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Blockbuster Trying To Woo Disgruntled Netflix Customers

Soulskill posted more than 3 years ago | from the come-on-baby-remember-how-good-we-had-it dept.

Movies 214

jfruhlinger writes "'Netflix Customers, Say Hello to Blockbuster' is the subject line of an email making the rounds trying to convince customers to switch services in the wake of Netflix's contentious price hike. The bankrupt video store chain is now owned by DirectTV and has its own streaming service. How did Blockbuster even get these email addresses? Are its services really going to be cheaper and/or better than Netflix's in the long run? Is 'You'll hate us less than Netflix' really a viable business model?" Relatedly, reader assertation asks, "Can anyone suggest a streaming movie service that has a selection comparable to Netflix and will run on a computer using GNU/Linux?"

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Linux support (5, Insightful)

m2vq (2417438) | more than 3 years ago | (#36875782)

Can anyone suggest a streaming movie service that has a selection comparable to Netfix and will run on a computer using GNU/Linux?

No. There isn't one because Linux market share on desktop is so incredibly small that no one wants to put up with the cost of supporting those few users. Most normal people run either Windows, set-top box or some console like PS3. Even if someone were to make such service they would immediately get huge backslash for the need of DRM (demanded by copyright owners). Yes, continue to use Linux, I do too. But if you are not willing to come even a little bit forward (like, accepting DRM or closed binaries) don't cry about it when companies don't want to support it.

Re:Linux support (0)

Skarecrow77 (1714214) | more than 3 years ago | (#36875830)

I second the ps3. Technically it can still run linux! yes yes, I know, lame joke.

In all seriousness though, couldn't you VMware/virtualbox windows for that purpose?
In fact, don't you already? I did... until I switched back to windows when win7 came out and was actually worth a damn as an OS.

$200 per device for the Windows license (2)

tepples (727027) | more than 3 years ago | (#36876106)

couldn't you VMware/virtualbox windows for that purpose?

Yes, at a cost of $200 per device for the Windows license.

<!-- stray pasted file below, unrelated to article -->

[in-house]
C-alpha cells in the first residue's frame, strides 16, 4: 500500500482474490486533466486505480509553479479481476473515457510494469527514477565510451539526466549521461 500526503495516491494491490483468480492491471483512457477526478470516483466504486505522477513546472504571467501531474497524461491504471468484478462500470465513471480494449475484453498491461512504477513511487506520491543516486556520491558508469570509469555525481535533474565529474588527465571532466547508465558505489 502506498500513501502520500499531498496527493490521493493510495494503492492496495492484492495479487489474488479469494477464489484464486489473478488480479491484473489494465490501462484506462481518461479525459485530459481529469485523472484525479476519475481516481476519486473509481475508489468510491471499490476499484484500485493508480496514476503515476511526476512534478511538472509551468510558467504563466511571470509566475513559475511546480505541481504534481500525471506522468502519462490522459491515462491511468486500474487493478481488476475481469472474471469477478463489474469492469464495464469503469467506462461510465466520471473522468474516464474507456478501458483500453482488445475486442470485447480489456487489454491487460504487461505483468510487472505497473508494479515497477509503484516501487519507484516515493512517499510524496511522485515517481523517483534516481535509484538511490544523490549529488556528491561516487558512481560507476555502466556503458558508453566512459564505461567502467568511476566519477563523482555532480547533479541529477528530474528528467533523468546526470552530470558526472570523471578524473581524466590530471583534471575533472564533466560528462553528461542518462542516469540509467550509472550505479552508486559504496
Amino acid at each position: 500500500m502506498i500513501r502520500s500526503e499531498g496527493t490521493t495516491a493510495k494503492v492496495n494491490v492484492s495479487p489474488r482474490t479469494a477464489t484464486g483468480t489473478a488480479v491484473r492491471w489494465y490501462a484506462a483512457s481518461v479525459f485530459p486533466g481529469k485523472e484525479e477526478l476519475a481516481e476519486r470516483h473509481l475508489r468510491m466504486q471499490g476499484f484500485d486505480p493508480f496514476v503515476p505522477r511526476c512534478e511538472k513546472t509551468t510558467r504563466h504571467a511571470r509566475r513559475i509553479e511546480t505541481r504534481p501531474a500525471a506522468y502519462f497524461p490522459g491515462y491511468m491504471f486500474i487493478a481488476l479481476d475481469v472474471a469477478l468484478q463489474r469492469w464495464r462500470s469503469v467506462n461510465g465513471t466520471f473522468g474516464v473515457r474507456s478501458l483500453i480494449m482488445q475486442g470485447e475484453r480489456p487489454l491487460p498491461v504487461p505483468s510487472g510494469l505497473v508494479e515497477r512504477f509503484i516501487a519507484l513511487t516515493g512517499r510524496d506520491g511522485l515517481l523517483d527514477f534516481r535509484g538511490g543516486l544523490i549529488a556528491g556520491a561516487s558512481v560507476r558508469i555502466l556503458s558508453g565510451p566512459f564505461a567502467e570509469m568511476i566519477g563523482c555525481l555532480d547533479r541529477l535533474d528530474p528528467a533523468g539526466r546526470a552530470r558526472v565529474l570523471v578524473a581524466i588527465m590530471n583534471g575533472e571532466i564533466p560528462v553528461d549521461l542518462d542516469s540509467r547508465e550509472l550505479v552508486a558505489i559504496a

Re:$200 per device for the Windows license (1)

masshuu (1260516) | more than 3 years ago | (#36876246)

Windows 7 home OME is like $100 on newegg.

Re:$200 per device for the Windows license (1)

tepples (727027) | more than 3 years ago | (#36876400)

If by OME you mean OEM, this page [microsoft.com] explains that OEM licenses are for computers that you plan to sell to an unrelated party, not computers that you plan to use.

Re:$200 per device for the Windows license (1)

masshuu (1260516) | more than 3 years ago | (#36876540)

Yes I meant OEM. I looked and a normal copy is only like $120 on newegg if you want to get anal over licencing terms.

Re:$200 per device for the Windows license (1)

h4rr4r (612664) | more than 3 years ago | (#36876748)

Thats not anal that is just following the licenses. Either pay for it or use something else.

Re:Linux support (1)

Xtravar (725372) | more than 3 years ago | (#36876126)

I have not found VMWare video/sound to be up to par in the past, but it's great for VPN to work, remote desktop, and whatnot.

Personally, I just have a machine for each purpose. Windows HTPC, Linux general workstation, Windows DAW, Linux file server...

Re:Linux support (1)

leoplan2 (2064520) | more than 3 years ago | (#36875834)

Not comparable, but Amazon Instant Video should work well under GNU/Linux

Re:Linux support (1)

yincrash (854885) | more than 3 years ago | (#36875994)

Yup, works fine on machines running flash. Supposedly Netflix is making a player for ChromeOS machines though.

Re:Linux support (1)

PickyH3D (680158) | more than 3 years ago | (#36876114)

Not even remotely comparable. I have Amazon Prime, and since I get access to their instant video catalog, I decided to give it a shot. I literally cannot remember a single video that I actually wanted to watch.

The current collection is terrible. I am sure that there are some niches filled there, but they have few, if any licenses to stream online for now.

Re:Linux support (1)

h4rr4r (612664) | more than 3 years ago | (#36876146)

They have all of Dr. Who up to the next to last season. They made a huge deal with one of the big networks last week and if you really can't find a single video to watch you are one picking bastard.

Re:Linux support (1)

m2vq (2417438) | more than 3 years ago | (#36876276)